Editorial: Rethink ‘bollo work’
Amid the sorrel blooms, whipping of fruitcake batter and screaming goats on death row, there is another standard feature of the Christmas season: communities teeming with work gangs swinging away with machetes at bush-covered sidewalks, roads and verges and shovelling up debris.
This islandwide employment programme, funded by taxpayer dollars, is a salve that masks months of governmental neglect of the cleaning of gullies, drains and the maintainance of other public infrastructure and gives brief respite to unemployed or underemployed labourers.
But in some residential areas, the Government effectively spends millions of dollars subsidising delinquent private property owners who have yielded vacant lands to overgrowth. In fact, many homeowners are also guilty of causing sidewalks and roads to be marred by unkempt lawns, overhanging trees, or heaps of garbage.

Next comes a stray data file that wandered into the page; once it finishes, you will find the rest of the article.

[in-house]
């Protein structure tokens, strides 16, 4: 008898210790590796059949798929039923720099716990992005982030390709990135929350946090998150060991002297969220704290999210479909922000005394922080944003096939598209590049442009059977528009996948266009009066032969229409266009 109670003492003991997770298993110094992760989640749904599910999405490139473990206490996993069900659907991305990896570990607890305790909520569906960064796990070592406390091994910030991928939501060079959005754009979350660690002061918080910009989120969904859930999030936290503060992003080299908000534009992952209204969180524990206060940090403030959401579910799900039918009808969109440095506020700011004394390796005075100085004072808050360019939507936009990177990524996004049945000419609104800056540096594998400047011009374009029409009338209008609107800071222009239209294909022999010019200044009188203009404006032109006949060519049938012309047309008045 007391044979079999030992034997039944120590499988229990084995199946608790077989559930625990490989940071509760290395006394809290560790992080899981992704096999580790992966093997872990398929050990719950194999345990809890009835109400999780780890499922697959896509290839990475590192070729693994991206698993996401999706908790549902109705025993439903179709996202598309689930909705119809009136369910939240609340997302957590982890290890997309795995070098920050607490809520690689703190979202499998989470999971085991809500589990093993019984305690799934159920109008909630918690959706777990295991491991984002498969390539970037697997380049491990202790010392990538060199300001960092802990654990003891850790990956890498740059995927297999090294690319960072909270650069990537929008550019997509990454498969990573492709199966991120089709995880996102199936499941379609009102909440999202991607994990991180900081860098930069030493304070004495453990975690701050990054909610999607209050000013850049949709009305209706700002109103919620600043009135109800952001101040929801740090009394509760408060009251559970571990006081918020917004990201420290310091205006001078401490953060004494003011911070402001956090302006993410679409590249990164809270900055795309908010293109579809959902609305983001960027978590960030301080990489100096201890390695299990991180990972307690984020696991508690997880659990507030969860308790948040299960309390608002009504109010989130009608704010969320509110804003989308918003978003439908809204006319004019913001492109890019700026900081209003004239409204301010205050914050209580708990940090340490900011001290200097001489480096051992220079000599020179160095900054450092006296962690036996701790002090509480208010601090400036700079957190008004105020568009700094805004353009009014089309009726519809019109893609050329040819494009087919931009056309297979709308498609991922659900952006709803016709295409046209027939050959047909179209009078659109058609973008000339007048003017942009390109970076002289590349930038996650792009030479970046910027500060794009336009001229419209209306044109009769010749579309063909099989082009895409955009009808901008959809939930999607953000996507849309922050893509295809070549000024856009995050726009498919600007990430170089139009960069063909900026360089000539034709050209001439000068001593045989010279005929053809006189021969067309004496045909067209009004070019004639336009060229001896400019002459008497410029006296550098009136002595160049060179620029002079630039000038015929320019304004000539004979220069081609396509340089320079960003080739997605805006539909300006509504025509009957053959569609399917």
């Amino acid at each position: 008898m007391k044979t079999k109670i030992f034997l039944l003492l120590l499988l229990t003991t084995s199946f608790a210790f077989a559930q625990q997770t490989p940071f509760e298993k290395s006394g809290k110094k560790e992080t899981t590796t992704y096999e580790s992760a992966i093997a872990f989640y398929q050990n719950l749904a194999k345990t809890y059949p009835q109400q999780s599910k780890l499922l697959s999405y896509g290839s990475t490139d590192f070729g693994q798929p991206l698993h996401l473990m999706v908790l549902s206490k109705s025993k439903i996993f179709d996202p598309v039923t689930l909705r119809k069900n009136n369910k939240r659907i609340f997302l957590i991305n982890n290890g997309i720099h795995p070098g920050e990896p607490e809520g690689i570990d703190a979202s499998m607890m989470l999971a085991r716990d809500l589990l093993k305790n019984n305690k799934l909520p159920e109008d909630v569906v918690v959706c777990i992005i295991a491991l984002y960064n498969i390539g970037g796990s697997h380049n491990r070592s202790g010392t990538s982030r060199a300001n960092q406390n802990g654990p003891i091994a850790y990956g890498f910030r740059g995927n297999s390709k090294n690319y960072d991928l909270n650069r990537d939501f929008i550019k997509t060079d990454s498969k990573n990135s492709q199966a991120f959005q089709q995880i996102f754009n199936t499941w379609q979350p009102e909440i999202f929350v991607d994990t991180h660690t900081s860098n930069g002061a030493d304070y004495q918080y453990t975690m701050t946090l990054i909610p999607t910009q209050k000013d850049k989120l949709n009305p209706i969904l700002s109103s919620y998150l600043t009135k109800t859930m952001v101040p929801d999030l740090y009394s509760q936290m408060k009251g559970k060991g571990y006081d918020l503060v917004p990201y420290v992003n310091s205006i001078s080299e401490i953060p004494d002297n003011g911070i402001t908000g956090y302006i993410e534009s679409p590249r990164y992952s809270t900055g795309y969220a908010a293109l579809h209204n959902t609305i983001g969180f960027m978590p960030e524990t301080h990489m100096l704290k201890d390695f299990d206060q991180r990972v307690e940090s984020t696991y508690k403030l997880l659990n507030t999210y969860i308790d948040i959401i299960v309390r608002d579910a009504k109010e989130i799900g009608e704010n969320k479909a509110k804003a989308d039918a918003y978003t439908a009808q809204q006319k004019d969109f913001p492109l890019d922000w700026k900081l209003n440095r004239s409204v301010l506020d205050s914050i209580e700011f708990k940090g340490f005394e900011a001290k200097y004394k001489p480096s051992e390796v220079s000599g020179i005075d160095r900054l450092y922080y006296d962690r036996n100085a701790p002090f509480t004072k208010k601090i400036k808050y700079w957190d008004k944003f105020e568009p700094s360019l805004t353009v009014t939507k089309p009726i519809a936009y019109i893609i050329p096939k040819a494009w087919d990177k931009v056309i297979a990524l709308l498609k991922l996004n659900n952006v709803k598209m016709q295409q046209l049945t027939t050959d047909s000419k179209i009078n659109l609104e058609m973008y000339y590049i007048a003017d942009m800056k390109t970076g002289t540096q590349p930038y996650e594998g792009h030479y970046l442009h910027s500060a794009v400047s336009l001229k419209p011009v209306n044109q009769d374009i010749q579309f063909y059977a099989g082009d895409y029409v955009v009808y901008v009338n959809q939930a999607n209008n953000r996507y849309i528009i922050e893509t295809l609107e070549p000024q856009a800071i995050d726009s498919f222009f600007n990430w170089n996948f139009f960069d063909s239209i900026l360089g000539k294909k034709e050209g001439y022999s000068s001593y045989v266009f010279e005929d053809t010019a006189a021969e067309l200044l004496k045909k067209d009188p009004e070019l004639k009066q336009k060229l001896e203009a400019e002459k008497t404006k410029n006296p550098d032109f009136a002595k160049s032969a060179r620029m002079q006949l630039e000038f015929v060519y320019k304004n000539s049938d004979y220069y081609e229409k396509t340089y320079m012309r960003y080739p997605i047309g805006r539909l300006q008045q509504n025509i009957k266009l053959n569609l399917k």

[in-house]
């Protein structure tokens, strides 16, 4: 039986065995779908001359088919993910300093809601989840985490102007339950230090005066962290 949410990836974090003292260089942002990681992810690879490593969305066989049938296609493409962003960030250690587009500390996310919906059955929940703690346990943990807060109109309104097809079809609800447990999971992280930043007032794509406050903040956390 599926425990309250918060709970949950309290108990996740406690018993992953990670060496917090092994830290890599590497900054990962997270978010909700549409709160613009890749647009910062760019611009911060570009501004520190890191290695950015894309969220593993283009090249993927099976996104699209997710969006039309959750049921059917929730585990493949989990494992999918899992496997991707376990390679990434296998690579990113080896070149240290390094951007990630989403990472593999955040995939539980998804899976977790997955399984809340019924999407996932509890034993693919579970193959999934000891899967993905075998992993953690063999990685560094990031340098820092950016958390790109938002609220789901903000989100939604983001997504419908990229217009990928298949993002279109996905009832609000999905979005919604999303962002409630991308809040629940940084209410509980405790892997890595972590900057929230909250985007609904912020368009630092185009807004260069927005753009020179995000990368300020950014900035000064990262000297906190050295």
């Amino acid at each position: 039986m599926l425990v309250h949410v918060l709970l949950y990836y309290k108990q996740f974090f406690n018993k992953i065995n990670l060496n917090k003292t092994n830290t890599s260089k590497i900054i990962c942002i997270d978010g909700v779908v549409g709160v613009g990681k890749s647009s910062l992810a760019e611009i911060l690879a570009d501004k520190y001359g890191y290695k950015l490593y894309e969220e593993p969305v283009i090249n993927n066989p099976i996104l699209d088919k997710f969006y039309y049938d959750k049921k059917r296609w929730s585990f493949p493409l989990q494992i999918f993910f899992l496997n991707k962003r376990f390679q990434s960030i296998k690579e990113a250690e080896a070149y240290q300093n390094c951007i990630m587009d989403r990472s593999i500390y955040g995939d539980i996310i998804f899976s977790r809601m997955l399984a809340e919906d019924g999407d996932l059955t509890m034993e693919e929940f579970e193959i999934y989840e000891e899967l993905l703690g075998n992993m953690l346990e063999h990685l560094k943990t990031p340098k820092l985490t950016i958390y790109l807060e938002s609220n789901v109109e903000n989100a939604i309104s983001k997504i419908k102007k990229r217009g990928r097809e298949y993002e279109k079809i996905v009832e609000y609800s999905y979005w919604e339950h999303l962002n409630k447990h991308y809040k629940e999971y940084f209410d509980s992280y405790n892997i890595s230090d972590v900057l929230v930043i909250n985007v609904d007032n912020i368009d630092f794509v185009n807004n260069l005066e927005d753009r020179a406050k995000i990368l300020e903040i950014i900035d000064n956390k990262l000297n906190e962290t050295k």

The National Solid Waste Management Authority, parish councils and municipal authorities should use every legislative tool possible to rein in landholders whose garbage or overgrowth causes public nuisance and impedes pedestrian or vehicular traffic. Fine them.
The State ought to spend its money, and deploy labour, more judiciously instead of bailing out private landholders. After all, even if we do dish out 'bollo work', it should be to the public, not private, good.